Michel Barnier, the EU chief negotiator, briefed EU ambassadors this afternoon in Brussels after the EU apparently rejected the latest UK offer on fish. This was despite a telephone call between Boris Johnson and Ursula von der Leyen, according to The Telegraph’s live news feed at just after 3 pm UK time.
Financial Times Brussels correspondent Jim Brunsden, tweeted that the EU has branded the latest UK offer on fish as ‘unacceptable’. It would have required EU fleets to give up 35 percent of their quota excluding pelagic species (fish that live neither close to the bottom nor near the shore), or 60 percent including pelagic species. This is down from the UK’s original proposal of 80 percent of all fish, but is still short of the EU offer to sacrifice just 22.5 percent.
He also said the UK offered ‘no clarity’ on the rights of EU fishermen in the 6–12 nautical mile zone.
Barnier told the ambassadors that the EU has made clear to the British side it is ready to continue the negotiations to the end of the year and beyond, putting the pressure on Boris Johnson to make further concessions or walk-away.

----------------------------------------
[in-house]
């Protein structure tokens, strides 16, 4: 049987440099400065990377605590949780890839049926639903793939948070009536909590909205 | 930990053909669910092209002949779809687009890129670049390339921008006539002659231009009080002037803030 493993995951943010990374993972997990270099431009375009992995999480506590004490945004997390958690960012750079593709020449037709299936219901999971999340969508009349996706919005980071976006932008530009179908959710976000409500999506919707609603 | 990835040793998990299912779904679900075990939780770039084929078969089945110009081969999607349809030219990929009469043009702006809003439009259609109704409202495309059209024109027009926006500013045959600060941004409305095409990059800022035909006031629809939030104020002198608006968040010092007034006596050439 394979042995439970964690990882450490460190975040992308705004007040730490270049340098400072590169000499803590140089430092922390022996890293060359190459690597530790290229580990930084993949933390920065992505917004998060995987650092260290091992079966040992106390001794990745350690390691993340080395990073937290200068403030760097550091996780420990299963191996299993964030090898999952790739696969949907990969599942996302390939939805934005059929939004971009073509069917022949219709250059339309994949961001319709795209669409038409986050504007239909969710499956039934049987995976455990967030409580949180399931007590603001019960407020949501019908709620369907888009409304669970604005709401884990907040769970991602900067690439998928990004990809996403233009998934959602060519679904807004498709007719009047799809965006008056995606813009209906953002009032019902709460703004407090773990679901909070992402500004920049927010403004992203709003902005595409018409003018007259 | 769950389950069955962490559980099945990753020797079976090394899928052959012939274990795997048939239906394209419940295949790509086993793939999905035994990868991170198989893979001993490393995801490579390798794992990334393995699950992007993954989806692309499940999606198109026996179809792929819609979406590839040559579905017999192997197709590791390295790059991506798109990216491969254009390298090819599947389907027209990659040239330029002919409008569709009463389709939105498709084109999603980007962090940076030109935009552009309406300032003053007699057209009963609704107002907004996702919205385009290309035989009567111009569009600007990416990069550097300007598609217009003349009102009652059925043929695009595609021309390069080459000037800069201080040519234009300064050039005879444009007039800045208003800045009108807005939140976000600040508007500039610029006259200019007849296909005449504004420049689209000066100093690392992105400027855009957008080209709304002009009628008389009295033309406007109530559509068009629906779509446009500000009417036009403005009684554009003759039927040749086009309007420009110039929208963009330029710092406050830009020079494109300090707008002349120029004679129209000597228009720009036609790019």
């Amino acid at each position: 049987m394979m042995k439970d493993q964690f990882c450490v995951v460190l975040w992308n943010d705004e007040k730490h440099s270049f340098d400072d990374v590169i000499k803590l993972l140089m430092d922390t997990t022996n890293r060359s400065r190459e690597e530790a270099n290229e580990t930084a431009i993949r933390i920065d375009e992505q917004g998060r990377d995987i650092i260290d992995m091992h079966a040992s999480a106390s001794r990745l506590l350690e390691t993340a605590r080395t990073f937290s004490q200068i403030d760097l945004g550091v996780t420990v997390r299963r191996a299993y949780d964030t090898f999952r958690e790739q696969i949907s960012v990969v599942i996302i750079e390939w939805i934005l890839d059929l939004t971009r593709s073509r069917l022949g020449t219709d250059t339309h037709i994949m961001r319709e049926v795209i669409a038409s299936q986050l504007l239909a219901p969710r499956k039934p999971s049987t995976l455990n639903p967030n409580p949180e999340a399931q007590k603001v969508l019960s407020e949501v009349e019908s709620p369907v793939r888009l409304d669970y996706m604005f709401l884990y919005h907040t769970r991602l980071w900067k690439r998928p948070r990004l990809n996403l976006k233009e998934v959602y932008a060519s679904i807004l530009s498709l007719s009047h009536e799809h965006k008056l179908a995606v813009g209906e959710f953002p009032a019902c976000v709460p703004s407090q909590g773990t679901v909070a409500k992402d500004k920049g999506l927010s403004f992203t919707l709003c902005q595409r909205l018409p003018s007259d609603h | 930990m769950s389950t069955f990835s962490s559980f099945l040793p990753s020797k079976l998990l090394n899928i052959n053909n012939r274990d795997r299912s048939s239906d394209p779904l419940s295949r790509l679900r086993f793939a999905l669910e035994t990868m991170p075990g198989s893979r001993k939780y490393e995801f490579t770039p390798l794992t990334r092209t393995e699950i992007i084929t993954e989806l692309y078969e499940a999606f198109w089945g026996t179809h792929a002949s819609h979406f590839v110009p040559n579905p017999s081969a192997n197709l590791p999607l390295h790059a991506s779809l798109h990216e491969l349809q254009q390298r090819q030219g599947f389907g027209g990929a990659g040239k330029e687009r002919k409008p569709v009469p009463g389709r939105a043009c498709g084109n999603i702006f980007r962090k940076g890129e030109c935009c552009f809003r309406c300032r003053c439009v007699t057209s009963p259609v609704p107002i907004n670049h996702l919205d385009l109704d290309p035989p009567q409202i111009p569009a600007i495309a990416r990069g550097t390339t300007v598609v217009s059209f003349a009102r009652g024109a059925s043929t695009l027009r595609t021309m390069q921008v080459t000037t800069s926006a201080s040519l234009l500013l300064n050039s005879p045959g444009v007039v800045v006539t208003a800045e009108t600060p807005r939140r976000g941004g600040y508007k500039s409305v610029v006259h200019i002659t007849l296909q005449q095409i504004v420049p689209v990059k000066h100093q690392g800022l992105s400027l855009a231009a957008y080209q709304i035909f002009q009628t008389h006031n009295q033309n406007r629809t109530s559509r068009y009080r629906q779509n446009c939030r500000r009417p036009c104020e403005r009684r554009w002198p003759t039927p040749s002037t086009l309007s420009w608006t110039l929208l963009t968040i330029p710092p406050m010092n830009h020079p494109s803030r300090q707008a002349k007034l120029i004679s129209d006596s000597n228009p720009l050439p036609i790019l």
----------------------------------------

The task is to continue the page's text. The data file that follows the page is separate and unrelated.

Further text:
The BBC’s Katya Adler tweeted:
In a second tweet, Adler claims the EU chief negotiator has said, “Progress has been made. Most issues are preliminarily closed or close to being agreed”, but the EU is now driving a hard bargain on fish, betting that Johnson will not walk away and will accede to the demands of member states with significant fishing interests.
The Telegraph says that MPs have been told to standby to vote on a possible deal next week. It is a growing sign of the final choreographed climb down, as the UK continues to buckle and is dragged slowly to face reality.
The news comes as Spain and Gibraltar are apparently close to an agreement that would see the politically sensitive British outpost join the Schengen free-movement area to ease cross-border working, while UK visitors would have to submit themselves to passport control. Gibraltar will join Northern Ireland in coming under EU law.